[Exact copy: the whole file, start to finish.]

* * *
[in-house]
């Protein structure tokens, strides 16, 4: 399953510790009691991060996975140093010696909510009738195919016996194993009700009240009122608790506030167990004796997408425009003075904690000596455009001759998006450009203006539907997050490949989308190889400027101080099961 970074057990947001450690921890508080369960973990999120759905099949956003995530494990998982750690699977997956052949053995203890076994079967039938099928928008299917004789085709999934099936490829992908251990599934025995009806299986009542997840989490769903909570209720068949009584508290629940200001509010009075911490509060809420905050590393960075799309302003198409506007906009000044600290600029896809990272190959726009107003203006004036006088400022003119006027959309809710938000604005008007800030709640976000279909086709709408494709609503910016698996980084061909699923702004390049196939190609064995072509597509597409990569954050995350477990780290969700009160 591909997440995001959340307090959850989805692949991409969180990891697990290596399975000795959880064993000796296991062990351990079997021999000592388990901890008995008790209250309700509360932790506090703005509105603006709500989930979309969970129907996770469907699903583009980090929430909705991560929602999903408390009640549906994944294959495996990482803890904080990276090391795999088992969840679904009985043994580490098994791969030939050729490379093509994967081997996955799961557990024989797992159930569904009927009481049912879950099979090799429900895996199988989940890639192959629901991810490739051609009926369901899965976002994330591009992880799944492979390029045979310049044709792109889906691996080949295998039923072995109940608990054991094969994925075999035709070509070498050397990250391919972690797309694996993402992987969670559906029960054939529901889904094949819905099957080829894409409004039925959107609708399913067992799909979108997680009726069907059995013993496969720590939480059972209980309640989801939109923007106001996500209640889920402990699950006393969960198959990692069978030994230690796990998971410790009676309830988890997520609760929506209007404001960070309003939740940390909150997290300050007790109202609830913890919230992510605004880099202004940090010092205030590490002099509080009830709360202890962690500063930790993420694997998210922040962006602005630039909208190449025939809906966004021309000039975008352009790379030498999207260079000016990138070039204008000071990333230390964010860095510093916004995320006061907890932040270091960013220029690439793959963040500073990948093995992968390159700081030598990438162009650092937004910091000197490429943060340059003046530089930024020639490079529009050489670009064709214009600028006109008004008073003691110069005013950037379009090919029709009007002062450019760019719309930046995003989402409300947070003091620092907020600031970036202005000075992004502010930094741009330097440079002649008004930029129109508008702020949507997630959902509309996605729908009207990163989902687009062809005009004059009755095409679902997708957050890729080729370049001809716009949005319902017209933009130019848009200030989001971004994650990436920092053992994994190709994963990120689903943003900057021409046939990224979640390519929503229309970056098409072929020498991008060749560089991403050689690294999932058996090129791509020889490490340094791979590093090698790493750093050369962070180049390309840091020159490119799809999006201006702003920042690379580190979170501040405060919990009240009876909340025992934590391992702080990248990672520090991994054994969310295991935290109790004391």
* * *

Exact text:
[in-house]
């Protein structure tokens, strides 16, 4: 399953510790009691991060996975140093010696909510009738195919016996194993009700009240009122608790506030167990004796997408425009003075904690000596455009001759998006450009203006539907997050490949989308190889400027101080099961 970074057990947001450690921890508080369960973990999120759905099949956003995530494990998982750690699977997956052949053995203890076994079967039938099928928008299917004789085709999934099936490829992908251990599934025995009806299986009542997840989490769903909570209720068949009584508290629940200001509010009075911490509060809420905050590393960075799309302003198409506007906009000044600290600029896809990272190959726009107003203006004036006088400022003119006027959309809710938000604005008007800030709640976000279909086709709408494709609503910016698996980084061909699923702004390049196939190609064995072509597509597409990569954050995350477990780290969700009160 591909997440995001959340307090959850989805692949991409969180990891697990290596399975000795959880064993000796296991062990351990079997021999000592388990901890008995008790209250309700509360932790506090703005509105603006709500989930979309969970129907996770469907699903583009980090929430909705991560929602999903408390009640549906994944294959495996990482803890904080990276090391795999088992969840679904009985043994580490098994791969030939050729490379093509994967081997996955799961557990024989797992159930569904009927009481049912879950099979090799429900895996199988989940890639192959629901991810490739051609009926369901899965976002994330591009992880799944492979390029045979310049044709792109889906691996080949295998039923072995109940608990054991094969994925075999035709070509070498050397990250391919972690797309694996993402992987969670559906029960054939529901889904094949819905099957080829894409409004039925959107609708399913067992799909979108997680009726069907059995013993496969720590939480059972209980309640989801939109923007106001996500209640889920402990699950006393969960198959990692069978030994230690796990998971410790009676309830988890997520609760929506209007404001960070309003939740940390909150997290300050007790109202609830913890919230992510605004880099202004940090010092205030590490002099509080009830709360202890962690500063930790993420694997998210922040962006602005630039909208190449025939809906966004021309000039975008352009790379030498999207260079000016990138070039204008000071990333230390964010860095510093916004995320006061907890932040270091960013220029690439793959963040500073990948093995992968390159700081030598990438162009650092937004910091000197490429943060340059003046530089930024020639490079529009050489670009064709214009600028006109008004008073003691110069005013950037379009090919029709009007002062450019760019719309930046995003989402409300947070003091620092907020600031970036202005000075992004502010930094741009330097440079002649008004930029129109508008702020949507997630959902509309996605729908009207990163989902687009062809005009004059009755095409679902997708957050890729080729370049001809716009949005319902017209933009130019848009200030989001971004994650990436920092053992994994190709994963990120689903943003900057021409046939990224979640390519929503229309970056098409072929020498991008060749560089991403050689690294999932058996090129791509020889490490340094791979590093090698790493750093050369962070180049390309840091020159490119799809999006201006702003920042690379580190979170501040405060919990009240009876909340025992934590391992702080990248990672520090991994054994969310295991935290109790004391």